By Candacy Taylor. Amulet Books, 2022. 272 pages. $22.99/hardcover; $18.65/eBook. Recommended for ages 12 and up.
Jim Crow was a reality in my lifetime. This stubborn fact kept coming back to me as I read this book. Things I took for granted were legally denied to Black citizens, but this was not in any way part of my experience. I grew up in green, suburban neighborhoods; running with my friends; and blissfully unaware of how my country treated so many who did not enjoy our privileges and freedoms. I was naïve: totally unaware of pervasive racial oppression and an ever-present threat of violence that lay just below the surface, waiting to burst forth against children who didn’t look like me. Reading this book made it clear that my ignorance was part of the plan; it made me complicit.
This book is about the Green Book: one annual traveler’s guidebook but so much more. It is the story of a lost civilization: one that deserves to be lost but never forgotten. It tells the story of Black resistance to White repression, harassment, and tyranny. It tells about a subversive project: one that was designed to subvert Jim Crow but also contributed to the subversion of legal segregation and the denial of basic civil rights. It was a project, however, that ultimately subverted the Black economy and the Black community.
In 1936, Victor Hugo Green began publishing The Negro Motorist Green Book. It was not a new idea; there were already other guides for “Negro” and “Colored” travelers, but these had limited circulation and impact. Over nearly 30 years, the Green Book grew from a handful of pages into a comprehensive handbook. In its time, it listed more than 9,500 small businesses that served Black consumers: not just hotels, restaurants, and gas stations but also department stores, tailors, nightclubs, drugstores, hair salons, funeral homes, and real estate offices—even a dude ranch.
The Green Book directed a lot of trade to Black-owned and Black-friendly businesses, but it was more than a guide to goods and services. It directed Black people to establishments that would treat them with dignity.
While a “Whites Only” sign warned people away in some instances, too often there was no such blatant display. The absence of such a sign offered no guarantees, and its removal didn’t promise a welcome. In so many cases, “just because the sign was changed, the people who put it there hadn’t [changed].” Most often, no sign was posted in the window, leaving Black patrons to guess. Even in Victor Green’s hometown, New York City, “[t]he rules for segregated establishments changed from block to block, so Black people didn’t know where they would be served.”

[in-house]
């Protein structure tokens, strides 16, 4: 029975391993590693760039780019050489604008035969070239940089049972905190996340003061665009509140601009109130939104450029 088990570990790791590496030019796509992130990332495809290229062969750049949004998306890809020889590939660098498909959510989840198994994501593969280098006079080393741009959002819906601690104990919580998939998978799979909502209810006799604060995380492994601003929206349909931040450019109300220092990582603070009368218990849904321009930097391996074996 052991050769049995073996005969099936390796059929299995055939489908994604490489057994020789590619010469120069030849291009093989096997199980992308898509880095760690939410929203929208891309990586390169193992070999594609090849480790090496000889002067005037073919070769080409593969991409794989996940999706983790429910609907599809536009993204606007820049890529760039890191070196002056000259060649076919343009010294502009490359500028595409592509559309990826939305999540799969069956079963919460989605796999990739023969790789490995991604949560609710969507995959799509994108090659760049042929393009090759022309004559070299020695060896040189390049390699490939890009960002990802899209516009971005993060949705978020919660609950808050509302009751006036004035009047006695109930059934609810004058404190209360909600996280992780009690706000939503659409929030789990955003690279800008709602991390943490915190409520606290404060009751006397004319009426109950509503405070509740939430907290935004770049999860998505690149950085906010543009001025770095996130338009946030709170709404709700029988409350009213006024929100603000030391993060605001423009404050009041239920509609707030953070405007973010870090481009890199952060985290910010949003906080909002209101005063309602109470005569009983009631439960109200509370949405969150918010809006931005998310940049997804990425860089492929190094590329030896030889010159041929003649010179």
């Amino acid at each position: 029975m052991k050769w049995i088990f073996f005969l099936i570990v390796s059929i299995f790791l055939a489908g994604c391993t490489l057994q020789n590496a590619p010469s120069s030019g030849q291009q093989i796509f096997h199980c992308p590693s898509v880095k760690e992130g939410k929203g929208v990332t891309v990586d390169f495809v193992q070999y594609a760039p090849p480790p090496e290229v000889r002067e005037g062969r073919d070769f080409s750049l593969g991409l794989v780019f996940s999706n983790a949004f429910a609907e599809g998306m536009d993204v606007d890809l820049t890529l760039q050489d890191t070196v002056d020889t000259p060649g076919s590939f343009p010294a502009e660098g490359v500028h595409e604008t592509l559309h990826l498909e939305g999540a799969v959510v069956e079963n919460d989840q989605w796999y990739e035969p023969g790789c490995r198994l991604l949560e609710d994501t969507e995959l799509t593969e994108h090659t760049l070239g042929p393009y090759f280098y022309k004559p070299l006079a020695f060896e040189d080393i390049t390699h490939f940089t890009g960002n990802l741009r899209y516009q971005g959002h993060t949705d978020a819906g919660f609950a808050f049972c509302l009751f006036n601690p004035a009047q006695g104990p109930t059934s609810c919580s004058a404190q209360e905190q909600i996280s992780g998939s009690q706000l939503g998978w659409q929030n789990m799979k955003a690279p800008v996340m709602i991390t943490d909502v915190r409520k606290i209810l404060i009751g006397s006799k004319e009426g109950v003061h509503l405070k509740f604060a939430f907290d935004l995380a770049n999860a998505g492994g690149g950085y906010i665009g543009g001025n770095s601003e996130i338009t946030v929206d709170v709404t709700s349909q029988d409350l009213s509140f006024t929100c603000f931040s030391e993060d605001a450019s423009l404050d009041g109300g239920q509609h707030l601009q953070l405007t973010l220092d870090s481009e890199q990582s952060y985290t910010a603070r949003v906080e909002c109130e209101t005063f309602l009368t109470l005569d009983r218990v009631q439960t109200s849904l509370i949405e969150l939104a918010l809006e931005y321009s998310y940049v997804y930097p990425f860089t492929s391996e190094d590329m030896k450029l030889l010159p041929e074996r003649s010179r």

The refusal of many White businesses to serve Black customers had a side effect: Black people had to depend upon each other. When the Green Book directed Black consumers to Black-owned stores, it not only helped them avoid confrontation and humiliation, it facilitated a sense of unity in the Black community. But this was to change.
The increasing numbers of White-owned, Black-friendly businesses in the Green Book document racial progress; there were big and small changes in the tumultuous middle decades of the twentieth century. These were record-expanding opportunities for Black consumers, as establishments that were previously off-limits opened their doors; it was, however, a mixed blessing. “In less than a decade after the passage of the Civil Rights Act [in 1964], at least half the Green Book Black-owned businesses were closed.” White-owned businesses benefited from new Black dollars coming in, but for many Black neighborhoods, the cost was devastating. More than 50 years later, Candacy Taylor attempted to find businesses that had been listed. Driving nearly 40,000 miles, she “passed miles of boarded-up buildings . . . seeing communities decimated by poverty, crime, and destructive government policies.” Taylor reports her frustration and furor at the conditions: “I would think the whole point of the Green Book was to keep Black motorists safe on the road, but it’s eighty years later and I can’t find a safe place to use the bathroom.”
The writing in this book is pitched to teens and young adults: an audience that can benefit from it greatly. It is an unfortunate characteristic of human creatures to imagine that the world before our births was not so different from our own. When we consequently underestimate the degree of change that took place in the past, it makes further change harder to envision. Overground Railroad paints an indelible portrait of progress that younger generations need to know.
But remember what I said above: I was an incredibly oblivious high schooler and young adult. There was so much I didn’t know, and I didn’t know that I didn’t know. Moreover, I have forgotten much of what I did know. But it isn’t just me. The world we live in was designed to “protect” White people from the truth. We older folks need reminding.
Buy this book for yourself and for others. Read it to dispel your own ignorance and to remind yourself of how much positive change we have lived through. Give it to younger people to fill in the gaps in their education. Tell the adult book group at your church or Quaker meeting. If we don’t know where we came from, we won’t know how far we still can go.
Paul Buckley worships with Clear Creek Meeting in Richmond, Ind. His most recent book is Primitive Quakerism Revived: Living as Friends in the Twenty-First Century.